ROBERT SIEGEL, host:
And now we go back to even earlier wars. NPR's Robert Krulwich tells us about a soldier of great renown whose legend has diminished over the years.
(Soundbite of traffic)
Mr. ED HOCHMAN (Lawyer): Yeah, I figured we might as well go this way.
ROBERT KRULWICH: It's (unintelligible). We're now walking into - it's basically a traffic island.
Mr. HOCHMAN: Yes, they've actually widened it, which is good.
KRULWICH: I know this New York City lawyer, Ed Hochman. He loves history, particularly military history, and he took me recently to a little spot.
Mr. HOCHMAN: I'm pointing to a plaque on the ground. I've never been able to quite read it.
KRULWICH: We are standing on a patch of concrete between Fifth Avenue and Broadway, right where the two avenues meet. And in front of us there was this obelisk. It was a stone column about five or six stories high, with the name Major General Worth at the bottom. So I turned to Ed and asked, because I knew he wanted me to, who is this guy, Major General Worth?
Mr. HOCHMAN: Who is the great William Jenkins Worth? Is that your question?
KRULWICH: No, my question was who's General Worth? That was my question.
Mr. HOCHMAN: Well, let's back into it. For those who have ever heard of Worth Street in New York City down by city hall, it's named after General Worth. For those who have ever heard of Lake Worth, it was named after General Worth.
KRULWICH: He means the giant Lake Worth in Florida, and then, most famously, there's Fort Worth in Texas. That city is also named for General Worth.
Mr. HOCHMAN: General Worth was one of the figures who was very important in his time, and unfortunately, a generation or two later, is forgotten.
KRULWICH: General Worth is now so forgotten that his body, which was put into the ground underneath the obelisk, it's still there?
Mr. HOCHMAN: Yes, there is a body there.
KRULWICH: And just next to it they've put in a water pumping station. So there's that. And then there's a bus stop right above on the street.
Mr. HOCHMAN: Every day the buses go over it. Kind of sad to think about.
KRULWICH: Underneath the body is a subway system. So, every 10 minutes the remnants of General Worth get rattled by an N-train passing underneath. So the poor guy is suspended between buses above and trains below. And who was he to deserve this finish? Well, he fought against the British in the War of 1812.
Mr. HOCHMAN: And he becomes an officer, and he becomes a hero of that war. And he stays in the military.
KRULWICH: Where he helps run West Point, and then he fights in the Seminole Wars.
Mr. HOCHMAN: What's the Seminole War? No one even knows of that. It's the Florida Seminoles.
Mr. HOCHMAN: S-E-M-I-N-O-L-E.
Mr. HOCHMAN: Yeah.
KRULWICH: And after moving Indians out of Florida, where by the way, he was considered a rather gentle commander, he then helped move Mexicans out of Texas?
Mr. HOCHMAN: Yes. And he was a general officer by then.
KRULWICH: So, after three wars against the British, and the Indians and the Mexicans, he died of cholera at a fort in Texas. He was brought back in honor to New York City, where the fellow who designed the U.S. Capitol designed the obelisk.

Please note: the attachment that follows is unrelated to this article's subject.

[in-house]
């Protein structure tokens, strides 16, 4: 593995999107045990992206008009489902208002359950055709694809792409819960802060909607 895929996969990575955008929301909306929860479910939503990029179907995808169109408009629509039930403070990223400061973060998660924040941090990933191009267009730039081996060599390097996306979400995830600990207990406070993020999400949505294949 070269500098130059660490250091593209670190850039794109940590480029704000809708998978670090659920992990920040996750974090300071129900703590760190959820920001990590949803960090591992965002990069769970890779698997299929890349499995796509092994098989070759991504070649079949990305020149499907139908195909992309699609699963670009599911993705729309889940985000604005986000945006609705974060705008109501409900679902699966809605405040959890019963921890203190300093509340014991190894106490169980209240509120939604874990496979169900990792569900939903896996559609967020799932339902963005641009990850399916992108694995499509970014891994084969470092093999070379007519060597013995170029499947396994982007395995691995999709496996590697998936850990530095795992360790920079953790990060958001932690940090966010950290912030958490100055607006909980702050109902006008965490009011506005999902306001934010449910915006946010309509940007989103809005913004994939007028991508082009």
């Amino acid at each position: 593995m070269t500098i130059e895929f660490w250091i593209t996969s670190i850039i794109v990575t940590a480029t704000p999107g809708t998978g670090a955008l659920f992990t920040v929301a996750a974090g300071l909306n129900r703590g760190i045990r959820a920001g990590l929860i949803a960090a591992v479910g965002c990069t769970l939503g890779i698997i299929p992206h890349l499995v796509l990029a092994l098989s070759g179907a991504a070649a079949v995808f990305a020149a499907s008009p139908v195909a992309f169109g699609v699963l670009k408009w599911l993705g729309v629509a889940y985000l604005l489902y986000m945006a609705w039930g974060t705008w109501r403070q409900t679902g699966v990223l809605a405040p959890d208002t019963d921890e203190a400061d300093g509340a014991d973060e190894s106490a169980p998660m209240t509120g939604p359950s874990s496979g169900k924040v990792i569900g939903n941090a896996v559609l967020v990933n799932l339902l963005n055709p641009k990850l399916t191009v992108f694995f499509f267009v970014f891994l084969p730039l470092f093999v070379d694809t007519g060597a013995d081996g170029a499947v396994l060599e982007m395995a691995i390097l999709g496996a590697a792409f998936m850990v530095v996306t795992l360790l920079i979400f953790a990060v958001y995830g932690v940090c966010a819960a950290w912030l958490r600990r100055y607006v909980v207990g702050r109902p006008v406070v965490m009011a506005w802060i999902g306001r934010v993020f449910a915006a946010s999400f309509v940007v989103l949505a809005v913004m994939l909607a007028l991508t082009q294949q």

Mr. HOCHMAN: Clearly, people still cared about this man that much that they - I believe the obelisk at that point was the second highest structure in New York City.
KRULWICH: And when it was dedicated, there was a big ceremony. But as the years passed, it turned out that the wars General Worth fought were not the wars we care to remember.
Mr. HOCHMAN: Going to war with Britain in 1812 or basically annihilating the Indians in Florida or fighting Mexico. I mean, this was somebody who served. He served honorably. He served diligently. It was a lifetime of service.
KRULWICH: And so, one night not too long ago, around midnight, Ed happened to be walking by the obelisk.
Mr. HOCHMAN: I was in the area and I said, you know, I like the guy, from what I know about him. He was a good man, and I realized it's only going to mean something to me. And I went to a little grocer nearby and I paid the $4 for the cheapest flowers that they had available. And I crossed, dodging the cabs on Fifth Avenue, and I took my little flowers and I kind of, like, tossed them against the obelisk.
KRULWICH: Because there's a fence around the obelisk, so you can't just lay the flowers down nicely. But just as Ed launched his flowers over the fence, just then, out of the corner of his eye, he noticed a squad car with two police staring at him.
Mr. HOCHMAN: And I said, oh, they're going to ticket me for, like, littering or something like this.
KRULWICH: And so, in a move very un-reminiscent of war hero and Major General William Jenkins Worth, Ed Hochman turned and ran.
Mr. HOCHMAN: Again, my first thought was not being arrested.
KRULWICH: But his second thought, a little while later, was he was just glad to have honored a man who did what he thought he had to do, like so many soldiers who are now fading from memory.
Mr. HOCHMAN: So, maybe there was a little bit of that of just saying, you know, thanks for the job well done. Certainly, General Worth, I think, deserves to be remembered as much as a rock star.
KRULWICH: Even if it's only you and your flowers.
Mr. HOCHMAN: Even if it was only Edward Hochman and a $4 bouquet of flowers from a local all-night grocer.
KRULWICH: Robert Krulwich, NPR News, New York.
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